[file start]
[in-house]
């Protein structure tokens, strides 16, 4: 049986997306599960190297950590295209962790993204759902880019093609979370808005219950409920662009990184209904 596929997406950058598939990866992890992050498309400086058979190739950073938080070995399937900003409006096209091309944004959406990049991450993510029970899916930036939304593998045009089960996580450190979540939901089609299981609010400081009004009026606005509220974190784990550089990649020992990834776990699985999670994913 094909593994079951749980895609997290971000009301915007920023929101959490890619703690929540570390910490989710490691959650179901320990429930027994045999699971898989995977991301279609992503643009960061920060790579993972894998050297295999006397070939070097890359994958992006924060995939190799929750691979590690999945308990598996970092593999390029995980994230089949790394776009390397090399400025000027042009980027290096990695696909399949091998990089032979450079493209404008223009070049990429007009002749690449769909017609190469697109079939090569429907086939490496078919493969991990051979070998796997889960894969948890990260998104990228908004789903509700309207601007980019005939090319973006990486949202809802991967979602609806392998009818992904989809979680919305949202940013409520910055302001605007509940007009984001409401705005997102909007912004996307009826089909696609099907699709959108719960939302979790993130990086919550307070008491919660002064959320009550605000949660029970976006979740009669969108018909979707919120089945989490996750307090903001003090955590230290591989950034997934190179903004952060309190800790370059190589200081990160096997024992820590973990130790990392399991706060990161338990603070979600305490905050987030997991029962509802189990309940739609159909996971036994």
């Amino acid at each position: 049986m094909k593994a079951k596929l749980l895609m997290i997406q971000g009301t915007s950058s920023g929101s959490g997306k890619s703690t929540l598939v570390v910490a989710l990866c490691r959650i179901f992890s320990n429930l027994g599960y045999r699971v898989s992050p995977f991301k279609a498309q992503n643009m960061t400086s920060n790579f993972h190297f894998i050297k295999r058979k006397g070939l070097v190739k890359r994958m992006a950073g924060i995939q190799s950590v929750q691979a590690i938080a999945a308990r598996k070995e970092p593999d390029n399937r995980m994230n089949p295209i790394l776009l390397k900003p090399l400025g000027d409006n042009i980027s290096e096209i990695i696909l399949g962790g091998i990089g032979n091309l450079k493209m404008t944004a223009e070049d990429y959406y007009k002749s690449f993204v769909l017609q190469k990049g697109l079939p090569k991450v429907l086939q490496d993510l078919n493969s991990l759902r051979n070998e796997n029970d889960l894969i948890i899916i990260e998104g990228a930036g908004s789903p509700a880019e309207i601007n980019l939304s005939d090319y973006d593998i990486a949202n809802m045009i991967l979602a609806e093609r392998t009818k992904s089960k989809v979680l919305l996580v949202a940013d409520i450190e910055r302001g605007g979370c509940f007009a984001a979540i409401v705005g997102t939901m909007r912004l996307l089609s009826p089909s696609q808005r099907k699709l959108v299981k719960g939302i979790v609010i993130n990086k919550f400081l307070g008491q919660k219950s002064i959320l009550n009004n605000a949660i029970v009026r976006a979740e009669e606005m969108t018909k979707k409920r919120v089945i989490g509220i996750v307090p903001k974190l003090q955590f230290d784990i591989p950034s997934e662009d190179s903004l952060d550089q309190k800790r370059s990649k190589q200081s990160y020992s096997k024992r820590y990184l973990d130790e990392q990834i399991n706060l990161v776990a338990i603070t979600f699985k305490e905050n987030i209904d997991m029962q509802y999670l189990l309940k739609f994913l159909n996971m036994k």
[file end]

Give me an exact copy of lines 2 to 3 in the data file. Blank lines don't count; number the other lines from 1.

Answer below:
């Protein structure tokens, strides 16, 4: 049986997306599960190297950590295209962790993204759902880019093609979370808005219950409920662009990184209904 596929997406950058598939990866992890992050498309400086058979190739950073938080070995399937900003409006096209091309944004959406990049991450993510029970899916930036939304593998045009089960996580450190979540939901089609299981609010400081009004009026606005509220974190784990550089990649020992990834776990699985999670994913 094909593994079951749980895609997290971000009301915007920023929101959490890619703690929540570390910490989710490691959650179901320990429930027994045999699971898989995977991301279609992503643009960061920060790579993972894998050297295999006397070939070097890359994958992006924060995939190799929750691979590690999945308990598996970092593999390029995980994230089949790394776009390397090399400025000027042009980027290096990695696909399949091998990089032979450079493209404008223009070049990429007009002749690449769909017609190469697109079939090569429907086939490496078919493969991990051979070998796997889960894969948890990260998104990228908004789903509700309207601007980019005939090319973006990486949202809802991967979602609806392998009818992904989809979680919305949202940013409520910055302001605007509940007009984001409401705005997102909007912004996307009826089909696609099907699709959108719960939302979790993130990086919550307070008491919660002064959320009550605000949660029970976006979740009669969108018909979707919120089945989490996750307090903001003090955590230290591989950034997934190179903004952060309190800790370059190589200081990160096997024992820590973990130790990392399991706060990161338990603070979600305490905050987030997991029962509802189990309940739609159909996971036994």
């Amino acid at each position: 049986m094909k593994a079951k596929l749980l895609m997290i997406q971000g009301t915007s950058s920023g929101s959490g997306k890619s703690t929540l598939v570390v910490a989710l990866c490691r959650i179901f992890s320990n429930l027994g599960y045999r699971v898989s992050p995977f991301k279609a498309q992503n643009m960061t400086s920060n790579f993972h190297f894998i050297k295999r058979k006397g070939l070097v190739k890359r994958m992006a950073g924060i995939q190799s950590v929750q691979a590690i938080a999945a308990r598996k070995e970092p593999d390029n399937r995980m994230n089949p295209i790394l776009l390397k900003p090399l400025g000027d409006n042009i980027s290096e096209i990695i696909l399949g962790g091998i990089g032979n091309l450079k493209m404008t944004a223009e070049d990429y959406y007009k002749s690449f993204v769909l017609q190469k990049g697109l079939p090569k991450v429907l086939q490496d993510l078919n493969s991990l759902r051979n070998e796997n029970d889960l894969i948890i899916i990260e998104g990228a930036g908004s789903p509700a880019e309207i601007n980019l939304s005939d090319y973006d593998i990486a949202n809802m045009i991967l979602a609806e093609r392998t009818k992904s089960k989809v979680l919305l996580v949202a940013d409520i450190e910055r302001g605007g979370c509940f007009a984001a979540i409401v705005g997102t939901m909007r912004l996307l089609s009826p089909s696609q808005r099907k699709l959108v299981k719960g939302i979790v609010i993130n990086k919550f400081l307070g008491q919660k219950s002064i959320l009550n009004n605000a949660i029970v009026r976006a979740e009669e606005m969108t018909k979707k409920r919120v089945i989490g509220i996750v307090p903001k974190l003090q955590f230290d784990i591989p950034s997934e662009d190179s903004l952060d550089q309190k800790r370059s990649k190589q200081s990160y020992s096997k024992r820590y990184l973990d130790e990392q990834i399991n706060l990161v776990a338990i603070t979600f699985k305490e905050n987030i209904d997991m029962q509802y999670l189990l309940k739609f994913l159909n996971m036994k």